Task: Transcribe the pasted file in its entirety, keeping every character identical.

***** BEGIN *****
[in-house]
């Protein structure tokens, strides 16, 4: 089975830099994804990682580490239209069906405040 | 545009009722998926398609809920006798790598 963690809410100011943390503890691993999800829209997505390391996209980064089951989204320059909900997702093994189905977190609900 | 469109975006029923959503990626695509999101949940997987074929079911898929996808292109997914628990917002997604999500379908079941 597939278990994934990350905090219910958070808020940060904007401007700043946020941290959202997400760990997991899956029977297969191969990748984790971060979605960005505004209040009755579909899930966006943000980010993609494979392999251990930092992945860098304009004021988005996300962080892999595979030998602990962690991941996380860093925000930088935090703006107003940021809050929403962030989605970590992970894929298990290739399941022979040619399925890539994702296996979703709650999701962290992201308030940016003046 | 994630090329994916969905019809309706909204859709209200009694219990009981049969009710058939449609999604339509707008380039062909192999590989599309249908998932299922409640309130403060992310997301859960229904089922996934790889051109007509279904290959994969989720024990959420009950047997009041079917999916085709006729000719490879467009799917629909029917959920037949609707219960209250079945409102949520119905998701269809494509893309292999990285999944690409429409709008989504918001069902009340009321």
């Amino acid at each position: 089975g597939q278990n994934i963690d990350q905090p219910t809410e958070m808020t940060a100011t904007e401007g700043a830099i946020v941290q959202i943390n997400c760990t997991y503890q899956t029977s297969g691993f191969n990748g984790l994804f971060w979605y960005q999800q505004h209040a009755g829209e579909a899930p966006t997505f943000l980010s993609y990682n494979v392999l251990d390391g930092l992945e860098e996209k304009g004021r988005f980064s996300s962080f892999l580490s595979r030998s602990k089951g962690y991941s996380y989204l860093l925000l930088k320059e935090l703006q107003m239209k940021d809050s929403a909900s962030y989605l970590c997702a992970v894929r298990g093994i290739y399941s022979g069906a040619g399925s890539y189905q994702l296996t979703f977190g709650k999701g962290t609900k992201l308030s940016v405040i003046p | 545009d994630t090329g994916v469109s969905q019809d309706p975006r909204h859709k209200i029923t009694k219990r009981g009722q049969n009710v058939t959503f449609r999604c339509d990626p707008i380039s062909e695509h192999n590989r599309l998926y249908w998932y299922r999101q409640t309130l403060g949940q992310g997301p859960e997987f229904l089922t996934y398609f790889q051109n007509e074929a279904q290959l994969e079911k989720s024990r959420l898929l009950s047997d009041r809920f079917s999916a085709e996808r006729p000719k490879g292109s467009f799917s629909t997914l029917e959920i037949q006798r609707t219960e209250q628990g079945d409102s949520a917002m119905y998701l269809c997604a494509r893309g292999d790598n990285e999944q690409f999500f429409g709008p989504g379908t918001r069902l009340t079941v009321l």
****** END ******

[in-house]
């Protein structure tokens, strides 16, 4: 089975830099994804990682580490239209069906405040 | 545009009722998926398609809920006798790598 963690809410100011943390503890691993999800829209997505390391996209980064089951989204320059909900997702093994189905977190609900 | 469109975006029923959503990626695509999101949940997987074929079911898929996808292109997914628990917002997604999500379908079941 597939278990994934990350905090219910958070808020940060904007401007700043946020941290959202997400760990997991899956029977297969191969990748984790971060979605960005505004209040009755579909899930966006943000980010993609494979392999251990930092992945860098304009004021988005996300962080892999595979030998602990962690991941996380860093925000930088935090703006107003940021809050929403962030989605970590992970894929298990290739399941022979040619399925890539994702296996979703709650999701962290992201308030940016003046 | 994630090329994916969905019809309706909204859709209200009694219990009981049969009710058939449609999604339509707008380039062909192999590989599309249908998932299922409640309130403060992310997301859960229904089922996934790889051109007509279904290959994969989720024990959420009950047997009041079917999916085709006729000719490879467009799917629909029917959920037949609707219960209250079945409102949520119905998701269809494509893309292999990285999944690409429409709008989504918001069902009340009321």
């Amino acid at each position: 089975g597939q278990n994934i963690d990350q905090p219910t809410e958070m808020t940060a100011t904007e401007g700043a830099i946020v941290q959202i943390n997400c760990t997991y503890q899956t029977s297969g691993f191969n990748g984790l994804f971060w979605y960005q999800q505004h209040a009755g829209e579909a899930p966006t997505f943000l980010s993609y990682n494979v392999l251990d390391g930092l992945e860098e996209k304009g004021r988005f980064s996300s962080f892999l580490s595979r030998s602990k089951g962690y991941s996380y989204l860093l925000l930088k320059e935090l703006q107003m239209k940021d809050s929403a909900s962030y989605l970590c997702a992970v894929r298990g093994i290739y399941s022979g069906a040619g399925s890539y189905q994702l296996t979703f977190g709650k999701g962290t609900k992201l308030s940016v405040i003046p | 545009d994630t090329g994916v469109s969905q019809d309706p975006r909204h859709k209200i029923t009694k219990r009981g009722q049969n009710v058939t959503f449609r999604c339509d990626p707008i380039s062909e695509h192999n590989r599309l998926y249908w998932y299922r999101q409640t309130l403060g949940q992310g997301p859960e997987f229904l089922t996934y398609f790889q051109n007509e074929a279904q290959l994969e079911k989720s024990r959420l898929l009950s047997d009041r809920f079917s999916a085709e996808r006729p000719k490879g292109s467009f799917s629909t997914l029917e959920i037949q006798r609707t219960e209250q628990g079945d409102s949520a917002m119905y998701l269809c997604a494509r893309g292999d790598n990285e999944q690409f999500f429409g709008p989504g379908t918001r069902l009340t079941v009321l």